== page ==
Quantum theory without classical time: a route to quantum gravity and unification
Abstract
There must exist a reformulation of quantum field theory which does not employ classical time to describe evolution, even at low energies. To achieve this goal, we have proposed a prequantum, prespacetime theory, which is a matrix valued Lagrangian dynamics on an octonionic spacetime. This is a deterministic but nonunitary dynamics in which evolution is described by Connes time, a feature unique to noncommutative geometry. From here, quantum field theory and its indeterminism, as well as classical spacetime geometry, are emergent under suitable approximations. In the underlying theory, the algebra of the octonions reveals evidence for the standard model of particle physics, and for its unification with a precursor of gravitation, through extension to the Left Right symmetric model and the symmetry group $E_6$. When elementary particles are described by spinors made from a Clifford algebra, the exceptional Jordan algebra yields a theoretical derivation of the low energy fine structure constant, and of the observed mass ratios for charged fermions. We identify the Left Right symmetry breaking with electroweak symmetry breaking, which also results in separation of emergent four dimensional Minkowski spacetime from the internal symmetries which describe the standard model. This compactification without compactification is achieved through the Ghirardi Rimini Weber mechanism of dynamical wave function collapse, which arises naturally in our theory, because the underlying fundamental Hamiltonian is necessarily nonselfadjoint. Only classical systems live in four dimensions; quantum systems always live in eight octonionic (equivalently ten Minkowski) dimensions. We explain how our theory overcomes the puzzle of quantum nonlocality, while maintaining consistency with special relativity.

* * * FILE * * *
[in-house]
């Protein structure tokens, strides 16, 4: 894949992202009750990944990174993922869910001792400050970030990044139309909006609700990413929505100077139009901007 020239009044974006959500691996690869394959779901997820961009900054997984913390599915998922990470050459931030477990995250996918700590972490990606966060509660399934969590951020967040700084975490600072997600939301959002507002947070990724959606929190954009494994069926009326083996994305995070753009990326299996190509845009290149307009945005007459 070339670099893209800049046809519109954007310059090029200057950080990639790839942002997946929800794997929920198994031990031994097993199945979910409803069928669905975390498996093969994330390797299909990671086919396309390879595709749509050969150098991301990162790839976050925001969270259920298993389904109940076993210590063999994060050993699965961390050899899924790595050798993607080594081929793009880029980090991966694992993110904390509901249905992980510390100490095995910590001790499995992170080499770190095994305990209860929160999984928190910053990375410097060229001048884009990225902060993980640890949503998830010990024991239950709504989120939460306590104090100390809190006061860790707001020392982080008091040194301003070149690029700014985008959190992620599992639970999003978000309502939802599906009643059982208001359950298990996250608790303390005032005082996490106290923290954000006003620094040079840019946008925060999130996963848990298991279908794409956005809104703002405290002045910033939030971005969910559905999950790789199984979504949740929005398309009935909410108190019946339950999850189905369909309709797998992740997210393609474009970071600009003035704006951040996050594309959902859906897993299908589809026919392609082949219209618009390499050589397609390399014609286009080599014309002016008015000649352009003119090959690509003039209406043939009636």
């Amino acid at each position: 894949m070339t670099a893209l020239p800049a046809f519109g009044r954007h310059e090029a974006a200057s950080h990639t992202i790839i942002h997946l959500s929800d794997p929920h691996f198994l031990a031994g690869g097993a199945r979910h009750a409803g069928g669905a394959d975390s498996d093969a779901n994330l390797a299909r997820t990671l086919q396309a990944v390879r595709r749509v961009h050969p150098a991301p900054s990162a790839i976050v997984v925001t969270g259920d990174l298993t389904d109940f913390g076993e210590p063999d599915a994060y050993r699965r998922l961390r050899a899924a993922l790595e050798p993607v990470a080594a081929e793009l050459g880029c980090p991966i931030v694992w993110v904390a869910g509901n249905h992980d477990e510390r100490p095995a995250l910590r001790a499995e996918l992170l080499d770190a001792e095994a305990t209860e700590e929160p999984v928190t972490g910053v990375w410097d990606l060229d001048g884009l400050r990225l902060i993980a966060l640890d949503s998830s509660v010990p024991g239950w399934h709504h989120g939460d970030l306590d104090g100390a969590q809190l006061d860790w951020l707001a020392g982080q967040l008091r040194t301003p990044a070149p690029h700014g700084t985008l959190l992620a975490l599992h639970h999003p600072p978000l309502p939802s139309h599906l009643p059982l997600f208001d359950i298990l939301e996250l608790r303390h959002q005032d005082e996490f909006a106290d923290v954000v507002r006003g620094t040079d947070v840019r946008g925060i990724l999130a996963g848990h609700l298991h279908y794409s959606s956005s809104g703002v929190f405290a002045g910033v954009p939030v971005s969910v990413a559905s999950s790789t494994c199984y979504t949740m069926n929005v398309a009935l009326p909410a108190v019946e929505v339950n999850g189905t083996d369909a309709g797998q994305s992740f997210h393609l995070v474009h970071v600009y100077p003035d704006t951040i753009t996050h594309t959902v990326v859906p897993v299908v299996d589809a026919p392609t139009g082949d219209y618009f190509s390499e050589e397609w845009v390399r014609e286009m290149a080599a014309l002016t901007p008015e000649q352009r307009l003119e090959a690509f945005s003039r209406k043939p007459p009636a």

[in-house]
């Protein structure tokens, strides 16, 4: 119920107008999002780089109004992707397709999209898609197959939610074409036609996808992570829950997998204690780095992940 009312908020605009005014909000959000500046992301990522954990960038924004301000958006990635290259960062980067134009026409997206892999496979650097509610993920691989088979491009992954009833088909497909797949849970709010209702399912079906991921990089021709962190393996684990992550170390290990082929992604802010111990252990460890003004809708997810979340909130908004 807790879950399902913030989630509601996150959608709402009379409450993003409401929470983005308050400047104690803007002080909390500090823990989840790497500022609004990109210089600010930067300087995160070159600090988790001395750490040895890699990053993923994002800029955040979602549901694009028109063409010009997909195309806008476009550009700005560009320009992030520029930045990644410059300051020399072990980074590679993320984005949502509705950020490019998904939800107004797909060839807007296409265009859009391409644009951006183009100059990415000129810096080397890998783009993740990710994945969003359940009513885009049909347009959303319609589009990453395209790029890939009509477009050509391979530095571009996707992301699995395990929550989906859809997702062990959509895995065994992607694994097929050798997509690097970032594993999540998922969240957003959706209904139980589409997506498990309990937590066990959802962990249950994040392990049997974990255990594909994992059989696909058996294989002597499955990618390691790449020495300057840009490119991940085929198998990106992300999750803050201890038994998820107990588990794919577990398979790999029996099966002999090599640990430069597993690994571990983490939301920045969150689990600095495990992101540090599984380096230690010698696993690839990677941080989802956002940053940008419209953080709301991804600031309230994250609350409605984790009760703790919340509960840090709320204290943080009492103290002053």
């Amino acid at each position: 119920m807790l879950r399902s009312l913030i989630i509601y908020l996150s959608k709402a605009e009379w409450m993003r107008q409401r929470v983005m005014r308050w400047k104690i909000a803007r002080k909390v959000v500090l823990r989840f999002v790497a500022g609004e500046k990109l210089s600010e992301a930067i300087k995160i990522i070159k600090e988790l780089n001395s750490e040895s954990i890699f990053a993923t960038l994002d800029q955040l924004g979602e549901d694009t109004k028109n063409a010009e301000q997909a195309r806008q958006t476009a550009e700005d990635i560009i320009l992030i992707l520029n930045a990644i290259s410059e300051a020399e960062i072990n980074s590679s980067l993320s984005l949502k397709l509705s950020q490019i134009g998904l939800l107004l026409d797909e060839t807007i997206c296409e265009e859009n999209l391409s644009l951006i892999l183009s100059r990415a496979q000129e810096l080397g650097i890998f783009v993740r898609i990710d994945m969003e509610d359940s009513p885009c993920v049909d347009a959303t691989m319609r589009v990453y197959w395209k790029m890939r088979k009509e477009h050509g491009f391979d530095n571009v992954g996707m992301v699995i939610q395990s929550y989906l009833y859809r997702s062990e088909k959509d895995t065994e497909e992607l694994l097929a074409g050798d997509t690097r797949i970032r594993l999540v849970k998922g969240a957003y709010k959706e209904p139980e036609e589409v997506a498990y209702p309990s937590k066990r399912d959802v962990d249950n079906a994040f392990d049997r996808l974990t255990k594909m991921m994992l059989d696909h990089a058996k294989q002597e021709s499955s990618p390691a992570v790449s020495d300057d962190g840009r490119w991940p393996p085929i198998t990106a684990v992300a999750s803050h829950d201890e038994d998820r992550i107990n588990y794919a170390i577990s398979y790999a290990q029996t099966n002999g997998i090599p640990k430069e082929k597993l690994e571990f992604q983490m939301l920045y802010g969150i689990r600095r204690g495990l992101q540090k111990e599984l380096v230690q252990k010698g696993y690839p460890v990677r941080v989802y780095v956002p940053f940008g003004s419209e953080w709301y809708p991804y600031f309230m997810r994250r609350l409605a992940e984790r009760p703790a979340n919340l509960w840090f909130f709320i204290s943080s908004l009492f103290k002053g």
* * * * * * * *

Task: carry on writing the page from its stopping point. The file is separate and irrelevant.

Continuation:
Publication:

arXiv eprints
 Pub Date:
 September 2021
 arXiv:
 arXiv:2110.02062
 Bibcode:
 2021arXiv211002062S
 Keywords:

 Physics  General Physics;
 High Energy Physics  Theory;
 Quantum Physics
 EPrint:
 152 pages, 17 figures, Invited review article submitted to the special collection "Celebrating Sir Roger Penrose's Nobel Prize" [special issue of AVS Quantum Science (AIP Publishing and AVS), Guest Editor: Hendrik Ulbricht]